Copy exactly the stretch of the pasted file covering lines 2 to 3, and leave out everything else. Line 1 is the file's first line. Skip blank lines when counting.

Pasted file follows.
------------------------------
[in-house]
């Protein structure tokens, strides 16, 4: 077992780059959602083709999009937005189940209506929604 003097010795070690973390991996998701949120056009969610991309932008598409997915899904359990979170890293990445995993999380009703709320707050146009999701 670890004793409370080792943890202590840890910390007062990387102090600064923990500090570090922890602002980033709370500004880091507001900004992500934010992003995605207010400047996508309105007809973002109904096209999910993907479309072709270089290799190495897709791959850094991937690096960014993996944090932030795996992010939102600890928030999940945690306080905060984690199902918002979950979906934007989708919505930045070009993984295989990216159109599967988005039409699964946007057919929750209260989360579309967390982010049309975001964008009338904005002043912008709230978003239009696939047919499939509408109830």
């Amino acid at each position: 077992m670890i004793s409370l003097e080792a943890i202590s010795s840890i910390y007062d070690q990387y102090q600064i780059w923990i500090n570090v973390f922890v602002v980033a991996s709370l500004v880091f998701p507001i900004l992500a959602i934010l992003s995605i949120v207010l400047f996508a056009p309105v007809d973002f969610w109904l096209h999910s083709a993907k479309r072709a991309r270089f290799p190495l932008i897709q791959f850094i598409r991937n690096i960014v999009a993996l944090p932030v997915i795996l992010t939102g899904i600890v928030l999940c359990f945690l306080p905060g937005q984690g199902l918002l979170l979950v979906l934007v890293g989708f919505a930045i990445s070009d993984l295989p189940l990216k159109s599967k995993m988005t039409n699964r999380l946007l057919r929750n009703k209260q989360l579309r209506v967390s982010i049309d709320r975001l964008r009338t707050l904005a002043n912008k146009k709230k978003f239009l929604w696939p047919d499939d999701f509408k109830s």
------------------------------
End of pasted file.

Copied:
């Protein structure tokens, strides 16, 4: 077992780059959602083709999009937005189940209506929604 003097010795070690973390991996998701949120056009969610991309932008598409997915899904359990979170890293990445995993999380009703709320707050146009999701 670890004793409370080792943890202590840890910390007062990387102090600064923990500090570090922890602002980033709370500004880091507001900004992500934010992003995605207010400047996508309105007809973002109904096209999910993907479309072709270089290799190495897709791959850094991937690096960014993996944090932030795996992010939102600890928030999940945690306080905060984690199902918002979950979906934007989708919505930045070009993984295989990216159109599967988005039409699964946007057919929750209260989360579309967390982010049309975001964008009338904005002043912008709230978003239009696939047919499939509408109830």
């Amino acid at each position: 077992m670890i004793s409370l003097e080792a943890i202590s010795s840890i910390y007062d070690q990387y102090q600064i780059w923990i500090n570090v973390f922890v602002v980033a991996s709370l500004v880091f998701p507001i900004l992500a959602i934010l992003s995605i949120v207010l400047f996508a056009p309105v007809d973002f969610w109904l096209h999910s083709a993907k479309r072709a991309r270089f290799p190495l932008i897709q791959f850094i598409r991937n690096i960014v999009a993996l944090p932030v997915i795996l992010t939102g899904i600890v928030l999940c359990f945690l306080p905060g937005q984690g199902l918002l979170l979950v979906l934007v890293g989708f919505a930045i990445s070009d993984l295989p189940l990216k159109s599967k995993m988005t039409n699964r999380l946007l057919r929750n009703k209260q989360l579309r209506v967390s982010i049309d709320r975001l964008r009338t707050l904005a002043n912008k146009k709230k978003f239009l929604w696939p047919d499939d999701f509408k109830s």